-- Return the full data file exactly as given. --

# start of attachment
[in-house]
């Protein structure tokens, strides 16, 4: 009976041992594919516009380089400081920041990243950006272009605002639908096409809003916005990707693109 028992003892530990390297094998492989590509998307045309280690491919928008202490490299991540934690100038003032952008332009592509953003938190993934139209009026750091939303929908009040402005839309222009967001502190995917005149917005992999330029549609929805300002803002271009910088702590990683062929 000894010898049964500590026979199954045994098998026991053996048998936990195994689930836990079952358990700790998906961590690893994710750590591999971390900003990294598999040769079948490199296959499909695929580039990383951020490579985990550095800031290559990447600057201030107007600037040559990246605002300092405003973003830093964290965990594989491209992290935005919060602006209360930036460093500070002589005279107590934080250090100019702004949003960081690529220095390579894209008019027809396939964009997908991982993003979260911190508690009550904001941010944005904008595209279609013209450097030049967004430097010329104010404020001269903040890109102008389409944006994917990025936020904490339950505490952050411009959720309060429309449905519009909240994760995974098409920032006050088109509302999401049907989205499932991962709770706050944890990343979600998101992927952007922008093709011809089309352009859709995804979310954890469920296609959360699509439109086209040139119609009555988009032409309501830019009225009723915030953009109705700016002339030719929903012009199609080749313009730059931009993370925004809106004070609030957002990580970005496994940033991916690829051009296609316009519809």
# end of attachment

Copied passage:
[in-house]
């Protein structure tokens, strides 16, 4: 009976041992594919516009380089400081920041990243950006272009605002639908096409809003916005990707693109 028992003892530990390297094998492989590509998307045309280690491919928008202490490299991540934690100038003032952008332009592509953003938190993934139209009026750091939303929908009040402005839309222009967001502190995917005149917005992999330029549609929805300002803002271009910088702590990683062929 000894010898049964500590026979199954045994098998026991053996048998936990195994689930836990079952358990700790998906961590690893994710750590591999971390900003990294598999040769079948490199296959499909695929580039990383951020490579985990550095800031290559990447600057201030107007600037040559990246605002300092405003973003830093964290965990594989491209992290935005919060602006209360930036460093500070002589005279107590934080250090100019702004949003960081690529220095390579894209008019027809396939964009997908991982993003979260911190508690009550904001941010944005904008595209279609013209450097030049967004430097010329104010404020001269903040890109102008389409944006994917990025936020904490339950505490952050411009959720309060429309449905519009909240994760995974098409920032006050088109509302999401049907989205499932991962709770706050944890990343979600998101992927952007922008093709011809089309352009859709995804979310954890469920296609959360699509439109086209040139119609009555988009032409309501830019009225009723915030953009109705700016002339030719929903012009199609080749313009730059931009993370925004809106004070609030957002990580970005496994940033991916690829051009296609316009519809």